Of Hurricanes and Elections and All that Remains

In the days after the hurricane the sound of chainsaws filled the neighborhoods. And as the chainsaws droned on, the piles and piles of branches, trees, and debris grew, lining the streets as we worked to recover our Normal.

The fierce winds and drenching rains of Hurricane Matthew had tested everything in their path, shaking free the loose, the weak, the broken. From small branches to old, mighty oaks to shingles and boats, the shaken things were everywhere. The cleanup and repairs can be overwhelming, and will continue for months to come.

But there is some solace in knowing the strength and solidity of the things that remain. There is a certain confidence in the trees that weathered the storm and still stand. They are survivors with strong, deep roots and healthy trunks and branches, and some good fortune of circumstance. They are reminders that not everything succumbs to the storm. That we can suffer some wrath and come out triumphant on the other side.

The storm will shake a lot of things, but sometimes after the shaking, we have a clearer understanding of the essentials. We give thanks for life, for family, for beauty, for the strong things that remain, for our community, for the beautiful blue skies that follow the storm. And there is hope. And life goes on.

Tomorrow is election day, the culmination of a dreadfully long period of ugly campaigning, mudslinging, and other horrendous behaviors I’d rather not mention. It has been a trial, a shaking of sorts for our nation, where “leaders” for the sake of political power and greed have tried to deepen divisions between friends, strangers, races, socioeconomic groups, genders, political parties, and more.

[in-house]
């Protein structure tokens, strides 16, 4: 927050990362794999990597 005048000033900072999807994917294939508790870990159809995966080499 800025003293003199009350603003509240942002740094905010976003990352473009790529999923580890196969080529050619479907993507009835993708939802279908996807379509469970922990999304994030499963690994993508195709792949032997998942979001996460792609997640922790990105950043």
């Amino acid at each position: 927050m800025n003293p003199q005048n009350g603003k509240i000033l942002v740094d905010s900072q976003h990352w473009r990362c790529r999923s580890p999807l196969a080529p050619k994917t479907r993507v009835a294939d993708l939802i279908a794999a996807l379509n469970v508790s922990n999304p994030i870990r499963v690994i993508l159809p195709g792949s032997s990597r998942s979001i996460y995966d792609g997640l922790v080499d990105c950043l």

I don’t know that the shaking will end with the election of a new president (probably not). And I don’t know how things will settle out when it’s all said and done. But I know that even in the midst of the shaking we can see the strong things, the true things, the greater things.

These United States of America are greater than politics, greater than government, greater than political parties. We the People will keep on keeping on regardless of political outcomes. On the micro level, where we actually live, most of us have pretty good sense and good intentions. We know how to pull together and get along. There is still common decency around even though we’re hard-pressed to find it in the news and on social media.

Maybe, instead of drawing lines in the sand and fitting people into preconceived boxes, if we actually talked with each other, listened to each other’s points of view, and embraced our common ground, our government might get more and better things done.

So forget what you think you know about liberals, evangelicals, progressives, conservatives, minorities, refugees, and so on. Go talk to someone different from yourself with the goal of understanding, not persuading. Listen. Learn. Engage.

And celebrate the things that I hope will remain after this shaking: the great American experiment of government of the people, by the people, for the people; a land of freedom (even if we’re still working out what that exactly looks like); a nation of opportunity so great that people from other nations long to come here, both legally and illegally. God bless America!

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